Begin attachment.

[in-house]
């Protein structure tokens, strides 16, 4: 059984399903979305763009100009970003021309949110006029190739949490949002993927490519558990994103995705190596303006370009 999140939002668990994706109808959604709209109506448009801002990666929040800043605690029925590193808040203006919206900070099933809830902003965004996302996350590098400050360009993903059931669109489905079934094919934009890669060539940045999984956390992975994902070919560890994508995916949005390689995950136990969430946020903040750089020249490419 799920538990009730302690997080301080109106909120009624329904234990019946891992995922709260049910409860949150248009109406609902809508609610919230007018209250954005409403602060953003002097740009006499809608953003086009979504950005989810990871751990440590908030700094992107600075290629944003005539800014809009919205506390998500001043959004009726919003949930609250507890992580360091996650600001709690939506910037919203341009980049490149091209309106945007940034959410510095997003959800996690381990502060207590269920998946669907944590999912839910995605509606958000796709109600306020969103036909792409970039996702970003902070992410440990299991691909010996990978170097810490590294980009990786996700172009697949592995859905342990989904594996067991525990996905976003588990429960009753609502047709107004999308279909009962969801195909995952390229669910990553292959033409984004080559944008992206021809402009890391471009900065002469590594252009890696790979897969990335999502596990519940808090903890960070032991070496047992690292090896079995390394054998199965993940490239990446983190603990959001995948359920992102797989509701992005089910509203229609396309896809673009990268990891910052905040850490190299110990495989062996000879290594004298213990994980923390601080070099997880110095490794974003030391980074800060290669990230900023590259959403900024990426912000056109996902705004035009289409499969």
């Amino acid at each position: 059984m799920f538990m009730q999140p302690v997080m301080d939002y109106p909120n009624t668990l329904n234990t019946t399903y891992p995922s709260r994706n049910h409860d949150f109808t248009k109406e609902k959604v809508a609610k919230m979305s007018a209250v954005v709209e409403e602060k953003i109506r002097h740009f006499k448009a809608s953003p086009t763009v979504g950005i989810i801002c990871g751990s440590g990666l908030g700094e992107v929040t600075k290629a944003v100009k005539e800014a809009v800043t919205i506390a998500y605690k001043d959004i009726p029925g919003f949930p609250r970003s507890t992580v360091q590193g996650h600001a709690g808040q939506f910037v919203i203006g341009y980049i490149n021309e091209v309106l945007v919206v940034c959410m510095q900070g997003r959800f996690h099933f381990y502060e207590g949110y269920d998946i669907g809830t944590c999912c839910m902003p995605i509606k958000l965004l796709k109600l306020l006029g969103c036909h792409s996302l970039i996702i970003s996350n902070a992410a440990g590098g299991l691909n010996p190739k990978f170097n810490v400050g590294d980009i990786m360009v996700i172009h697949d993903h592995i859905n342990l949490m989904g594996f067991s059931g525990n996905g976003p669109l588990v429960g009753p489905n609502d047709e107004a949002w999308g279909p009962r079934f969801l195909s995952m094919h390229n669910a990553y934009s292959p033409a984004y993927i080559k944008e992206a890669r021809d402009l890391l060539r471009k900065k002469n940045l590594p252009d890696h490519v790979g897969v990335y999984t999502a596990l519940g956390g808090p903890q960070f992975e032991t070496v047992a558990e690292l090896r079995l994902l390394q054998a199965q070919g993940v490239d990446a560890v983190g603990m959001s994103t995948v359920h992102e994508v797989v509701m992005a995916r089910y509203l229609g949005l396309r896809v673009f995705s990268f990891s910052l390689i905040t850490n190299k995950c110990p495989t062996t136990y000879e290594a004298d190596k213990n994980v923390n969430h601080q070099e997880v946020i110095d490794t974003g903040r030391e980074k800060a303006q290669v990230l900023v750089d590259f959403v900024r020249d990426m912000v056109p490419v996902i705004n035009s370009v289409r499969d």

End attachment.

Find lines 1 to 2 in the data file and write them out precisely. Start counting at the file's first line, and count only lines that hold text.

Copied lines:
[in-house]
């Protein structure tokens, strides 16, 4: 059984399903979305763009100009970003021309949110006029190739949490949002993927490519558990994103995705190596303006370009 999140939002668990994706109808959604709209109506448009801002990666929040800043605690029925590193808040203006919206900070099933809830902003965004996302996350590098400050360009993903059931669109489905079934094919934009890669060539940045999984956390992975994902070919560890994508995916949005390689995950136990969430946020903040750089020249490419 799920538990009730302690997080301080109106909120009624329904234990019946891992995922709260049910409860949150248009109406609902809508609610919230007018209250954005409403602060953003002097740009006499809608953003086009979504950005989810990871751990440590908030700094992107600075290629944003005539800014809009919205506390998500001043959004009726919003949930609250507890992580360091996650600001709690939506910037919203341009980049490149091209309106945007940034959410510095997003959800996690381990502060207590269920998946669907944590999912839910995605509606958000796709109600306020969103036909792409970039996702970003902070992410440990299991691909010996990978170097810490590294980009990786996700172009697949592995859905342990989904594996067991525990996905976003588990429960009753609502047709107004999308279909009962969801195909995952390229669910990553292959033409984004080559944008992206021809402009890391471009900065002469590594252009890696790979897969990335999502596990519940808090903890960070032991070496047992690292090896079995390394054998199965993940490239990446983190603990959001995948359920992102797989509701992005089910509203229609396309896809673009990268990891910052905040850490190299110990495989062996000879290594004298213990994980923390601080070099997880110095490794974003030391980074800060290669990230900023590259959403900024990426912000056109996902705004035009289409499969």